Most people will have the option of buying a car that is part robot in some sense next time they visit a dealership. Vehicles ranging from German luxury cars to mass-market American sedans are now equipped with automated safety systems, which rely on computer processors, software and sensors.Future models from Mercedes-Benz have radar systems that brake a car in the event of an impending collision, stay in its proper lane around curves and sense when a driver is fatigued. Ford Motor Company’s midsize Fusion sedan has a lane-assist system that alerts drivers when they stray on the roadway. Many cars come with adaptive cruise control that automatically cuts the speed when the distance between vehicles gets too close.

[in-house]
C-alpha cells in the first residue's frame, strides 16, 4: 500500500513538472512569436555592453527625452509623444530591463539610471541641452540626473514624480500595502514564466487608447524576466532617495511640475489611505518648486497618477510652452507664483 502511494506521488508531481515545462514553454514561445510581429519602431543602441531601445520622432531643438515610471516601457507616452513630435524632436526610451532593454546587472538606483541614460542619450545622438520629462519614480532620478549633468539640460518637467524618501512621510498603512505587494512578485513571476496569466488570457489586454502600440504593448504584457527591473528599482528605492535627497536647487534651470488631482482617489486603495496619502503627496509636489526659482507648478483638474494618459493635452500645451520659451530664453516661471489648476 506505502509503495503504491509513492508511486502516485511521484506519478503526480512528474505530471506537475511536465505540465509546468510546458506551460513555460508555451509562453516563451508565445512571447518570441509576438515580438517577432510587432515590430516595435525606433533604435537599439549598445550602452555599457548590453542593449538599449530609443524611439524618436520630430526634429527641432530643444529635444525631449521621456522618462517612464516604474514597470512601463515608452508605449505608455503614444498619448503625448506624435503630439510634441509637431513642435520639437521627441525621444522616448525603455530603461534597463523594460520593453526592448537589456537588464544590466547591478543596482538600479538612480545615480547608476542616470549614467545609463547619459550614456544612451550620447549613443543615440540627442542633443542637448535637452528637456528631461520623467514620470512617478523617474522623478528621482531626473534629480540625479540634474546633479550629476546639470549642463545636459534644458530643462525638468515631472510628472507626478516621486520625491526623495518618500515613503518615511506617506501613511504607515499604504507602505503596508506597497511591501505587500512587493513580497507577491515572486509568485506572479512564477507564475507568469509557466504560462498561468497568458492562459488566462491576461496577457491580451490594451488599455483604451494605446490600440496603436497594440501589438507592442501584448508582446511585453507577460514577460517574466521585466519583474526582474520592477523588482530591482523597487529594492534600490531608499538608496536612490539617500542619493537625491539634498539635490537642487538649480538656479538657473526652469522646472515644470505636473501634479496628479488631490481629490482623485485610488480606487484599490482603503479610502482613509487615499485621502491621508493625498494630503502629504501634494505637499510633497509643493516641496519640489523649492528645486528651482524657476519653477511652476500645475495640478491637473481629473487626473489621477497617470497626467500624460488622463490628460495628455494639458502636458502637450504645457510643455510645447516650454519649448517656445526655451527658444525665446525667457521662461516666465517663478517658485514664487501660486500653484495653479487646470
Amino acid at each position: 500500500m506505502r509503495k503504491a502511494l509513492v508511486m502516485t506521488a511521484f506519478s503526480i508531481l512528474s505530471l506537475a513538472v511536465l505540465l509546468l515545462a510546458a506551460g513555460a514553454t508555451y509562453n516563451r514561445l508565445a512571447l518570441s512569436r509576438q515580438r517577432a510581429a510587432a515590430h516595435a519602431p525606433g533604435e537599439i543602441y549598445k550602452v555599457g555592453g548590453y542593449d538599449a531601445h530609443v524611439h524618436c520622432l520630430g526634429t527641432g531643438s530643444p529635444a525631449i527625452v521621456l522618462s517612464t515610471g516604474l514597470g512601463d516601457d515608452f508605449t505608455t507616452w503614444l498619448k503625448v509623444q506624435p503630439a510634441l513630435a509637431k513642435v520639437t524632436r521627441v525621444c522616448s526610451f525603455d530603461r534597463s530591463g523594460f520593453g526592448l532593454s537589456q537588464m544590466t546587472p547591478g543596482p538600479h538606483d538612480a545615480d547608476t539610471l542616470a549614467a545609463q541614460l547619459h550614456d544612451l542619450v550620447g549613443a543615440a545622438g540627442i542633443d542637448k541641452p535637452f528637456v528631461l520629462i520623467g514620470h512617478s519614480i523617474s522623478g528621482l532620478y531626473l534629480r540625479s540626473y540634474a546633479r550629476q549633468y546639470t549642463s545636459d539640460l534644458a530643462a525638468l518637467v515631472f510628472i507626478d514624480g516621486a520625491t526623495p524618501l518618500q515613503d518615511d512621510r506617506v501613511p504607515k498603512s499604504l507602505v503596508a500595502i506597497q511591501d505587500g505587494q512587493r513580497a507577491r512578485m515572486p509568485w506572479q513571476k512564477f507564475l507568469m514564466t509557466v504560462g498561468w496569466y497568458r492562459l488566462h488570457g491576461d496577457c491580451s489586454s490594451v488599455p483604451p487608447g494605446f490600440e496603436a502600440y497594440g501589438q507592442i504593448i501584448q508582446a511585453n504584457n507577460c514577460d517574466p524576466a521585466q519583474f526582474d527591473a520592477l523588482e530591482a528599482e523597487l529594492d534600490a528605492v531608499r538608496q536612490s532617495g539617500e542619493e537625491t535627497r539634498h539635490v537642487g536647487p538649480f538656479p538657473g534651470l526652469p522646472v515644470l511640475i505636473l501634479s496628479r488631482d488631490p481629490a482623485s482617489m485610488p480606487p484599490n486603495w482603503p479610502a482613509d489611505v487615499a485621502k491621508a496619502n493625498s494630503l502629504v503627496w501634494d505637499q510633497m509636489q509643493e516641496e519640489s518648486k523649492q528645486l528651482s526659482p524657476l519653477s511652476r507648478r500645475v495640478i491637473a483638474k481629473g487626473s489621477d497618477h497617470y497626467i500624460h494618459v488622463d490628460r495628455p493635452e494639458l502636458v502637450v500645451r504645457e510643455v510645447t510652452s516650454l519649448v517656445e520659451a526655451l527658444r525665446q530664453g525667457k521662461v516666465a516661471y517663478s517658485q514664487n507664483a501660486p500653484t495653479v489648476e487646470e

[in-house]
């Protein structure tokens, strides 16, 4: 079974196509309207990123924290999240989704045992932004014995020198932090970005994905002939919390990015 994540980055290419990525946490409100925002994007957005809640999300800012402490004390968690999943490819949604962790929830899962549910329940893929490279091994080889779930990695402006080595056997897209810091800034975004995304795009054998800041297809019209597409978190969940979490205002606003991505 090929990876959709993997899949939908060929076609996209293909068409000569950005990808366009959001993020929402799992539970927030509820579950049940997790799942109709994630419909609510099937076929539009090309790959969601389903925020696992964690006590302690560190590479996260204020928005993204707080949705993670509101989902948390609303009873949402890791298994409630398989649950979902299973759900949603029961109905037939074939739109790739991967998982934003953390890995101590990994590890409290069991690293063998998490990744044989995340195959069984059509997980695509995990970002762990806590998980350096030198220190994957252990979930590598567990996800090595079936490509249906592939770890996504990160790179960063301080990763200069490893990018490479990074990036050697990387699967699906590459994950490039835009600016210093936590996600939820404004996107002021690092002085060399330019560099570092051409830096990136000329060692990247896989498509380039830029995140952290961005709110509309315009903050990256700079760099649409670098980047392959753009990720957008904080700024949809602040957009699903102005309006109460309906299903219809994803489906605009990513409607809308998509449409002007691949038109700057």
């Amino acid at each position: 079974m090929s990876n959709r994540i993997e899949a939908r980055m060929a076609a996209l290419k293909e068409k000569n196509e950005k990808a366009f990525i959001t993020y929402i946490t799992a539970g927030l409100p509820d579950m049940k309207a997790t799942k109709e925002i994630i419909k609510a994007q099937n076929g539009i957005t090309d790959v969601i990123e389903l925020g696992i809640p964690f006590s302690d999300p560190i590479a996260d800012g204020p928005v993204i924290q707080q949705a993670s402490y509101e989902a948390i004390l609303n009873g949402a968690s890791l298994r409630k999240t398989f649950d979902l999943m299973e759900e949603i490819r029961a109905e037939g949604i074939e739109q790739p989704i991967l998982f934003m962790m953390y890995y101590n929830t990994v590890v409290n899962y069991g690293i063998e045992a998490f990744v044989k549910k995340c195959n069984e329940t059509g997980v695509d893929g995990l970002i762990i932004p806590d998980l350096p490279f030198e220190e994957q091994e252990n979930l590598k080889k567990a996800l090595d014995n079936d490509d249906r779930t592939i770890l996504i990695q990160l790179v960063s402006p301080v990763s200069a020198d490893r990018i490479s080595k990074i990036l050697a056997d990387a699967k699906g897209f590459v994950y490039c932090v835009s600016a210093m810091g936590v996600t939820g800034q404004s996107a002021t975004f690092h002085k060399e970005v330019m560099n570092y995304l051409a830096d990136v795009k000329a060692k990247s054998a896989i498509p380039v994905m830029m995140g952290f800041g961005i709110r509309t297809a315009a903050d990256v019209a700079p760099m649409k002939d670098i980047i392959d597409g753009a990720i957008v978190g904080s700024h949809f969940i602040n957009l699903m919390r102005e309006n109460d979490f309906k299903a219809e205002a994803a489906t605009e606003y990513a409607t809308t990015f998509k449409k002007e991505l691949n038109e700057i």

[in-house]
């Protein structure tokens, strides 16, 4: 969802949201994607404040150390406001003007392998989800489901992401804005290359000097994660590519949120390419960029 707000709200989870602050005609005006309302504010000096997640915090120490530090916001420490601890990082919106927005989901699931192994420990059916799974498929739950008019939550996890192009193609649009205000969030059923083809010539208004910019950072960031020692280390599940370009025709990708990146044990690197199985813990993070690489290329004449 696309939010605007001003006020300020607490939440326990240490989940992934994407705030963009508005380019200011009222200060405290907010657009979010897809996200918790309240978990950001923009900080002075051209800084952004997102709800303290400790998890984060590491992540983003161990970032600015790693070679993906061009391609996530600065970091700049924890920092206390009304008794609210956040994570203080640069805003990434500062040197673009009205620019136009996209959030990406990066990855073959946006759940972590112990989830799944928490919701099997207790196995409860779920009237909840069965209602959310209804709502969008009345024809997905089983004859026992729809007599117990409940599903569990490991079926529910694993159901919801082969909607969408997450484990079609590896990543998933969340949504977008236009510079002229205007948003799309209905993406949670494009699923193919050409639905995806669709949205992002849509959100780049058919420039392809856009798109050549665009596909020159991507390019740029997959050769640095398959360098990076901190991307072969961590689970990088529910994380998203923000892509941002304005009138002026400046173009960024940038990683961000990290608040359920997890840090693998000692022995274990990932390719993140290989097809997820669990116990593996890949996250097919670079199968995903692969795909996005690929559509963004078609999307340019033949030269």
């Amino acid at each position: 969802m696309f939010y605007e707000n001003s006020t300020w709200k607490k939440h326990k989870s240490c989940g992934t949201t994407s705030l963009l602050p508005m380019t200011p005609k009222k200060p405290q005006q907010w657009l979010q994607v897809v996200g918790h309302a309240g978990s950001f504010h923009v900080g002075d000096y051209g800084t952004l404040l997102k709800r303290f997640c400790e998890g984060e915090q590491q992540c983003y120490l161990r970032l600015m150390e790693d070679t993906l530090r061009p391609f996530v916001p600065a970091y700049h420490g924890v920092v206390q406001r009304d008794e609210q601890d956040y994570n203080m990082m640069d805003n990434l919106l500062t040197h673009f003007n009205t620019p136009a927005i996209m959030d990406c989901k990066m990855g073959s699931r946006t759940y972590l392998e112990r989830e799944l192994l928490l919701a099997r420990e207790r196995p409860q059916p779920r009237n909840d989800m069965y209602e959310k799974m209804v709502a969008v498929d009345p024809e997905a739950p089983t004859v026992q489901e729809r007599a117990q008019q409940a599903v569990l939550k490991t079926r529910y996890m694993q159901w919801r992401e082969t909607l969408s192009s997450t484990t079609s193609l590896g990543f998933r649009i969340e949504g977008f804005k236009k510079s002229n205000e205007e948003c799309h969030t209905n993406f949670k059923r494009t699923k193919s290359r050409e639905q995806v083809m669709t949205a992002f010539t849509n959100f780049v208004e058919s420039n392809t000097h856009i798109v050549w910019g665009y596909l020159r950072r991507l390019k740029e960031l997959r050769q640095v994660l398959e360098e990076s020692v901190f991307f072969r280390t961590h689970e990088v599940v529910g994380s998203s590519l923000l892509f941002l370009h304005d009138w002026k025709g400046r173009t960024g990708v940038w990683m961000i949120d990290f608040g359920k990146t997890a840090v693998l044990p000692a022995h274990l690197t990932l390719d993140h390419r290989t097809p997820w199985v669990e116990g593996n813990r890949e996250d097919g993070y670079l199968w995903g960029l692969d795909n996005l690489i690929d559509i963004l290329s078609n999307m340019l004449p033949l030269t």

The availability of semiautonomous cars and the encouraging federal support for driverless cars are all of a piece with the broad shifts that will transform American society in coming decades. We’re moving from an economy based around moving meat to one that moves information. Driverless cars, telecommuting, and the rise of satellite offices all are a part of this trend.While this transition will be driven from the bottom-up by technological change, it will also needed to be guided by smart policy and regulation. The feds getting into the driverless car business—supporting the technology but urging patience as the new technology is tested—is good news.[Driverless Google car image courtesy of Wikimedia.]